Saturday, October 25, 2008

Speaking in Dystopias

Science Fiction blog io9 has an interesting post up about the two competing narratives of dystopia in this year's presidential election campaign. The post is a good start, but as we near the very end of a two-year-long campaign about the future of this nation, it's a good idea to take a closer look at our competing worst fears.

The dystopia that is easier for me to imagine is the dystopia of the McCain/Palin administration. Greatly to the disservice of McCain's record in the senate, people fear his government not on his own merits or policies, but on those they see him as a surrogate for. The fears about McCain being the next bush are what inspire the trite labeling of him as "McSame", and again, that's a fear that has everything to do with Bush and nothing to do with McCain. It's a repeat of the dystopia of the first 6 years of this millenium, where a Republican president and a Republican congress waged war, inspired fear, let competitive industries consolidate, undermined freedoms, and challenged the social norms of what was approaching an open and progressive society. The fear with McCain, as is the fear with all conservatives (which is is a stand-in for), is the fear of a regression back into a previous and oppressive state of existence. Reckless wars, failing education systems, and the transition of social norms to the rigidly-clamped down society that spawned first the beat poets and then the hippies are all valid fears, but the big one is not so much a fear of actively going backward as it is a fear of stagnation. Palin especially, with here "drill baby drill", epitomizes the failings of the status quo - not that we can't drill, but we can't do it for much longer, and to continue to rely on solutions which we know will stop working soon seems to be folly. It's another four/eight/sixteen years of watching the United States not so much collapse as go down with the ship. Dystopia here is letting ourselves be blinded by unfailing devotion to a system that worked once when it is obvious that times have changed, reality has changed, and that we need intelligence, innovation, and sacrifice to make the whole thing work. And it's a fear that we'll be blinded by infighting and hobbled by tradition in such a way that we fall behind as a nation, and are unable to maintain our position as the world leader in anything excpet debt.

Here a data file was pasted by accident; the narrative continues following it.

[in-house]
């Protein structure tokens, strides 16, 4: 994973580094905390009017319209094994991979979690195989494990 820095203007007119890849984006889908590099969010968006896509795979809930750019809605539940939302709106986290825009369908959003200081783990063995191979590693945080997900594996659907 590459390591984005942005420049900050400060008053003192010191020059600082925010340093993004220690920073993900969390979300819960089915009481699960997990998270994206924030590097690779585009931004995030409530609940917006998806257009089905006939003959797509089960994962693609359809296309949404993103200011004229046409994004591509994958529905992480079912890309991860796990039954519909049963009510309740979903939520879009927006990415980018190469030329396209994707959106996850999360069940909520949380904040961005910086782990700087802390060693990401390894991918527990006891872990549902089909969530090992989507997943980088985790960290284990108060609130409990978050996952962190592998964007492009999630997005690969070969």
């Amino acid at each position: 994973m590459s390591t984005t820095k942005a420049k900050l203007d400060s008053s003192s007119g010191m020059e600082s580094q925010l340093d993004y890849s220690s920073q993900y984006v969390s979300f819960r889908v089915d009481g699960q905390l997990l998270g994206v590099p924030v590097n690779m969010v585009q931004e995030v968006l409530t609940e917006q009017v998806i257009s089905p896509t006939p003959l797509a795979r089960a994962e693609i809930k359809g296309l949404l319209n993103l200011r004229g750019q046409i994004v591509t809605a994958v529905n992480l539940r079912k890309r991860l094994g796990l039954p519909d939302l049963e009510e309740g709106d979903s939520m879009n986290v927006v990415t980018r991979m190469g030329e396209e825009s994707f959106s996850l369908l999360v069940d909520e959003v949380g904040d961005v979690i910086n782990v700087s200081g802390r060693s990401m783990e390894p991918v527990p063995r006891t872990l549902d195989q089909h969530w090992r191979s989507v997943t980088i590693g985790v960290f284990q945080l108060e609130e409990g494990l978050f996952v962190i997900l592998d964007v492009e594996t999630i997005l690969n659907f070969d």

Contrasted with this is the dystopia envisioned by the Nobama crowd. Obama's promise of government working for people again is views quite skeptically; government by its vary nature is harmful to individuals, and any expansion of government power or responsibility will mean, more or less, the end times. It's wars ended in ignominous retreat and a national debt accumlated by spending tax dollars on the lazy, the illegal, and the undeserviving. It's the loss of freedom to universal programs, and it's being expected to say "thank you" for the infringement on your rights. It's being told that your values are not only not unviersal values, but they are criminal values. It's the fear inherent in every American since we first got self-determination, and it's a fear that focuses on very specific definitions of the self, and of determination. It's knowign that tax dollars will be spent on an act you view as murder. It's a real, genuine, fear for our economic security which sees taxes as the final straw that will break the back of American industry. And it's a genuine fear for America's safety, that we'll be left vulnerable and that our president will not have the strength of resolve to punish those who've attacked us. It's a combination of both the oppressive nanny state at home and embarassing appeasement abroad.

Of course, both fears of dystopia are overblown - if they weren't, they wouldn't be fears about dystopia. The way to get around these statements? Read what the candidates say, about themselves, in positive terms - listen to what they say they are going to do, and ignore all the "gotcha!" moments, as well as the divise and petty partisan jokes. Because no matter what happens on Nov. 4th, change is more or less a given, and it's incredibly hard to imagine that change as anything less than positive.

(To be fair, degree of positive matters a lot. Also, this is assuming Obama, McCain, or even Biden administrations. A Palin administration is closer to the dystopic fears about McCain, and tobe fair she inspires many of them. Even under that worst-case of worst-case scenarios, thoguh, the progress will be measured at zero, and not in negative numbers.)

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